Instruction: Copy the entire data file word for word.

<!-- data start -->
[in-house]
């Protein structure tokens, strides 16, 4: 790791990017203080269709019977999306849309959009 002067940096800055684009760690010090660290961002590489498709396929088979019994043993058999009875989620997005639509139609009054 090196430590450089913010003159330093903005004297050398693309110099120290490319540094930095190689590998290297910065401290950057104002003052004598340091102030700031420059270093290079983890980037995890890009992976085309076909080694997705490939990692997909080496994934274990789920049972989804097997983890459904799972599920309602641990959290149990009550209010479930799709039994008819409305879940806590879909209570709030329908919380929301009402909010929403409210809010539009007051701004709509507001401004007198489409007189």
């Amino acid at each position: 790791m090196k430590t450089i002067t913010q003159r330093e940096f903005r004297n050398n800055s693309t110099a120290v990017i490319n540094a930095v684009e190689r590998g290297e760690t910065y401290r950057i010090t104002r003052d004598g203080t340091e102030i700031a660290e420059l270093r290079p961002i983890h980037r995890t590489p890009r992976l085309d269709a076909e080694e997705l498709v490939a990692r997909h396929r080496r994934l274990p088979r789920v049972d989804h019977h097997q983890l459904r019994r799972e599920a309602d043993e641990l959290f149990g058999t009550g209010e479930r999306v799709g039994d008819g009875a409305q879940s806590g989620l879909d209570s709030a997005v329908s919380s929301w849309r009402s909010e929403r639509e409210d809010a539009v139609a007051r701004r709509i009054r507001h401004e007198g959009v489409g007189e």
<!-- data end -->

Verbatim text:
[in-house]
């Protein structure tokens, strides 16, 4: 790791990017203080269709019977999306849309959009 002067940096800055684009760690010090660290961002590489498709396929088979019994043993058999009875989620997005639509139609009054 090196430590450089913010003159330093903005004297050398693309110099120290490319540094930095190689590998290297910065401290950057104002003052004598340091102030700031420059270093290079983890980037995890890009992976085309076909080694997705490939990692997909080496994934274990789920049972989804097997983890459904799972599920309602641990959290149990009550209010479930799709039994008819409305879940806590879909209570709030329908919380929301009402909010929403409210809010539009007051701004709509507001401004007198489409007189």
């Amino acid at each position: 790791m090196k430590t450089i002067t913010q003159r330093e940096f903005r004297n050398n800055s693309t110099a120290v990017i490319n540094a930095v684009e190689r590998g290297e760690t910065y401290r950057i010090t104002r003052d004598g203080t340091e102030i700031a660290e420059l270093r290079p961002i983890h980037r995890t590489p890009r992976l085309d269709a076909e080694e997705l498709v490939a990692r997909h396929r080496r994934l274990p088979r789920v049972d989804h019977h097997q983890l459904r019994r799972e599920a309602d043993e641990l959290f149990g058999t009550g209010e479930r999306v799709g039994d008819g009875a409305q879940s806590g989620l879909d209570s709030a997005v329908s919380s929301w849309r009402s909010e929403r639509e409210d809010a539009v139609a007051r701004r709509i009054r507001h401004e007198g959009v489409g007189e």